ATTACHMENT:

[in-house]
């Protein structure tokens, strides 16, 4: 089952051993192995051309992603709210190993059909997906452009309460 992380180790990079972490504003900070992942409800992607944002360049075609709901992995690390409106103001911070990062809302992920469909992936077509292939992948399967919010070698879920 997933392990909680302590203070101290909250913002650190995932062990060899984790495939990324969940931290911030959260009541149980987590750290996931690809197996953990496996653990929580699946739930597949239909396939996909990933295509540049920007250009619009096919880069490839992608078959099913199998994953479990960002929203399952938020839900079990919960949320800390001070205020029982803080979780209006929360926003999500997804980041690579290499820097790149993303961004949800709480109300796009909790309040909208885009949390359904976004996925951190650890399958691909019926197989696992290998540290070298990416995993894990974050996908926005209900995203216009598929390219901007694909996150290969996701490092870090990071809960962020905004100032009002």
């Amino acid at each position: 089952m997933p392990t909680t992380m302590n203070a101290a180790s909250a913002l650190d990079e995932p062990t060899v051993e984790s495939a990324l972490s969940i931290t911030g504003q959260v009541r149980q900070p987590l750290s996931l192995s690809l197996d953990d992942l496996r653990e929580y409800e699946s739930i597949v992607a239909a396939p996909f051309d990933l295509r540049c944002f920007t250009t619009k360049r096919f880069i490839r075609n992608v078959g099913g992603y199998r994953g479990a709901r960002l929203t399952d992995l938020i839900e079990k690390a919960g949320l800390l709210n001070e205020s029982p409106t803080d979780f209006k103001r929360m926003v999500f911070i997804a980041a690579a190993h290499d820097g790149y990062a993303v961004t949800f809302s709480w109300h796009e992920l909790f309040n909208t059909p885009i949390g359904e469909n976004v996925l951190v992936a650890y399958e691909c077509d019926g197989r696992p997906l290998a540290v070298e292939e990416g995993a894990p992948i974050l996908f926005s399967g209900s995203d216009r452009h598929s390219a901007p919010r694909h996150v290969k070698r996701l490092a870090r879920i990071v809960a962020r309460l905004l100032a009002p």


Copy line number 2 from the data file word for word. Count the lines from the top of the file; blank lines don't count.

């Protein structure tokens, strides 16, 4: 089952051993192995051309992603709210190993059909997906452009309460 992380180790990079972490504003900070992942409800992607944002360049075609709901992995690390409106103001911070990062809302992920469909992936077509292939992948399967919010070698879920 997933392990909680302590203070101290909250913002650190995932062990060899984790495939990324969940931290911030959260009541149980987590750290996931690809197996953990496996653990929580699946739930597949239909396939996909990933295509540049920007250009619009096919880069490839992608078959099913199998994953479990960002929203399952938020839900079990919960949320800390001070205020029982803080979780209006929360926003999500997804980041690579290499820097790149993303961004949800709480109300796009909790309040909208885009949390359904976004996925951190650890399958691909019926197989696992290998540290070298990416995993894990974050996908926005209900995203216009598929390219901007694909996150290969996701490092870090990071809960962020905004100032009002």